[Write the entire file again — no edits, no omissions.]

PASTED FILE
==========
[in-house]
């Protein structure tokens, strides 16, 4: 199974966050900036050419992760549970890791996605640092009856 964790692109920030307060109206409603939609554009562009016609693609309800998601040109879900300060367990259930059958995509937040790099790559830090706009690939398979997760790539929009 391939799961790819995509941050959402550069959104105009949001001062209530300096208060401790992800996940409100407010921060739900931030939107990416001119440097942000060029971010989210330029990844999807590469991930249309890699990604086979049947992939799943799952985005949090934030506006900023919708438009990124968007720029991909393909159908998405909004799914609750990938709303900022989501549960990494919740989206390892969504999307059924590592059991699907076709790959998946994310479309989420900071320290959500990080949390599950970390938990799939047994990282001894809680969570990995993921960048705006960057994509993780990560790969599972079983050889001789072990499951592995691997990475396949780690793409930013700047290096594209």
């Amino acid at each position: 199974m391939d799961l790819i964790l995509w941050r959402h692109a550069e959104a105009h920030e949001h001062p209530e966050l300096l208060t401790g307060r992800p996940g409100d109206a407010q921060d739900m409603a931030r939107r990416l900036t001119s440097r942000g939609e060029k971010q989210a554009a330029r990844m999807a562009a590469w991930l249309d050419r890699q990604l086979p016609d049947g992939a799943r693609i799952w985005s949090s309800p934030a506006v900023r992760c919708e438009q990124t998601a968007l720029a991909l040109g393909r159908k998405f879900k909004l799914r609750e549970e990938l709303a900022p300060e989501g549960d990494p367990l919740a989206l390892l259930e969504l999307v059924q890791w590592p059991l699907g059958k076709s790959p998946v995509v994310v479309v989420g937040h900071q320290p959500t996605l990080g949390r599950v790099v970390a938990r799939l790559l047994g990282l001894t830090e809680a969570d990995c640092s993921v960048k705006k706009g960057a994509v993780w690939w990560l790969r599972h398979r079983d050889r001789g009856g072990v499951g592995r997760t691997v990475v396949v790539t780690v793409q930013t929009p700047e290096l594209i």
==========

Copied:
[in-house]
């Protein structure tokens, strides 16, 4: 199974966050900036050419992760549970890791996605640092009856 964790692109920030307060109206409603939609554009562009016609693609309800998601040109879900300060367990259930059958995509937040790099790559830090706009690939398979997760790539929009 391939799961790819995509941050959402550069959104105009949001001062209530300096208060401790992800996940409100407010921060739900931030939107990416001119440097942000060029971010989210330029990844999807590469991930249309890699990604086979049947992939799943799952985005949090934030506006900023919708438009990124968007720029991909393909159908998405909004799914609750990938709303900022989501549960990494919740989206390892969504999307059924590592059991699907076709790959998946994310479309989420900071320290959500990080949390599950970390938990799939047994990282001894809680969570990995993921960048705006960057994509993780990560790969599972079983050889001789072990499951592995691997990475396949780690793409930013700047290096594209």
């Amino acid at each position: 199974m391939d799961l790819i964790l995509w941050r959402h692109a550069e959104a105009h920030e949001h001062p209530e966050l300096l208060t401790g307060r992800p996940g409100d109206a407010q921060d739900m409603a931030r939107r990416l900036t001119s440097r942000g939609e060029k971010q989210a554009a330029r990844m999807a562009a590469w991930l249309d050419r890699q990604l086979p016609d049947g992939a799943r693609i799952w985005s949090s309800p934030a506006v900023r992760c919708e438009q990124t998601a968007l720029a991909l040109g393909r159908k998405f879900k909004l799914r609750e549970e990938l709303a900022p300060e989501g549960d990494p367990l919740a989206l390892l259930e969504l999307v059924q890791w590592p059991l699907g059958k076709s790959p998946v995509v994310v479309v989420g937040h900071q320290p959500t996605l990080g949390r599950v790099v970390a938990r799939l790559l047994g990282l001894t830090e809680a969570d990995c640092s993921v960048k705006k706009g960057a994509v993780w690939w990560l790969r599972h398979r079983d050889r001789g009856g072990v499951g592995r997760t691997v990475v396949v790539t780690v793409q930013t929009p700047e290096l594209i």